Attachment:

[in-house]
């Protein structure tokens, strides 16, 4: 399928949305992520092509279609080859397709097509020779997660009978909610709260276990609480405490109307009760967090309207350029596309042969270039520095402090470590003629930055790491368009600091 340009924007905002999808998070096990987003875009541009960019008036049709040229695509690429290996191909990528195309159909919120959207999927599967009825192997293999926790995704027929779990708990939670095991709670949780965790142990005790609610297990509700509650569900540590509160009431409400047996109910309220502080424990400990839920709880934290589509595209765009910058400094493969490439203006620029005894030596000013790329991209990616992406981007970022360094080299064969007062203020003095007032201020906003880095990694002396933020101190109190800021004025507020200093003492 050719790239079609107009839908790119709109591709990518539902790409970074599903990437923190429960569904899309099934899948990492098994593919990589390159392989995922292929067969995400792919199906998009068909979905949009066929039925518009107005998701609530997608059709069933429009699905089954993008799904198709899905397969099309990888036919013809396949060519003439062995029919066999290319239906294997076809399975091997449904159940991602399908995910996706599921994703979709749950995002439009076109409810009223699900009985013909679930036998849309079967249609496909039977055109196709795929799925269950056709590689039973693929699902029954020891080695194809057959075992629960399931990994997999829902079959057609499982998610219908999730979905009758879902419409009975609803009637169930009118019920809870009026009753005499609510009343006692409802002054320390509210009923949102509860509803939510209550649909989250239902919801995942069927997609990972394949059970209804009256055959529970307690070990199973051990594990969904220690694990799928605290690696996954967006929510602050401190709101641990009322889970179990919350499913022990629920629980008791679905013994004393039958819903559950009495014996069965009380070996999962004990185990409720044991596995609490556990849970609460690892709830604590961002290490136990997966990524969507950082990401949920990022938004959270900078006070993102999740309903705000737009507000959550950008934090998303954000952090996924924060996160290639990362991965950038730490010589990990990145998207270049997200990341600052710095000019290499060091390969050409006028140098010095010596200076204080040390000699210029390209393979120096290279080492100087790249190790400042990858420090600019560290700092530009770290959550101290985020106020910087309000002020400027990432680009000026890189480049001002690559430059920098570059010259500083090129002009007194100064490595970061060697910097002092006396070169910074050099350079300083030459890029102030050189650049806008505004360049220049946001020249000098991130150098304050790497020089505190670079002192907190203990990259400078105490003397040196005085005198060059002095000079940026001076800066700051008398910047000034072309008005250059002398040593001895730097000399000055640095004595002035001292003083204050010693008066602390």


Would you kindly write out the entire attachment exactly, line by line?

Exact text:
[in-house]
């Protein structure tokens, strides 16, 4: 399928949305992520092509279609080859397709097509020779997660009978909610709260276990609480405490109307009760967090309207350029596309042969270039520095402090470590003629930055790491368009600091 340009924007905002999808998070096990987003875009541009960019008036049709040229695509690429290996191909990528195309159909919120959207999927599967009825192997293999926790995704027929779990708990939670095991709670949780965790142990005790609610297990509700509650569900540590509160009431409400047996109910309220502080424990400990839920709880934290589509595209765009910058400094493969490439203006620029005894030596000013790329991209990616992406981007970022360094080299064969007062203020003095007032201020906003880095990694002396933020101190109190800021004025507020200093003492 050719790239079609107009839908790119709109591709990518539902790409970074599903990437923190429960569904899309099934899948990492098994593919990589390159392989995922292929067969995400792919199906998009068909979905949009066929039925518009107005998701609530997608059709069933429009699905089954993008799904198709899905397969099309990888036919013809396949060519003439062995029919066999290319239906294997076809399975091997449904159940991602399908995910996706599921994703979709749950995002439009076109409810009223699900009985013909679930036998849309079967249609496909039977055109196709795929799925269950056709590689039973693929699902029954020891080695194809057959075992629960399931990994997999829902079959057609499982998610219908999730979905009758879902419409009975609803009637169930009118019920809870009026009753005499609510009343006692409802002054320390509210009923949102509860509803939510209550649909989250239902919801995942069927997609990972394949059970209804009256055959529970307690070990199973051990594990969904220690694990799928605290690696996954967006929510602050401190709101641990009322889970179990919350499913022990629920629980008791679905013994004393039958819903559950009495014996069965009380070996999962004990185990409720044991596995609490556990849970609460690892709830604590961002290490136990997966990524969507950082990401949920990022938004959270900078006070993102999740309903705000737009507000959550950008934090998303954000952090996924924060996160290639990362991965950038730490010589990990990145998207270049997200990341600052710095000019290499060091390969050409006028140098010095010596200076204080040390000699210029390209393979120096290279080492100087790249190790400042990858420090600019560290700092530009770290959550101290985020106020910087309000002020400027990432680009000026890189480049001002690559430059920098570059010259500083090129002009007194100064490595970061060697910097002092006396070169910074050099350079300083030459890029102030050189650049806008505004360049220049946001020249000098991130150098304050790497020089505190670079002192907190203990990259400078105490003397040196005085005198060059002095000079940026001076800066700051008398910047000034072309008005250059002398040593001895730097000399000055640095004595002035001292003083204050010693008066602390």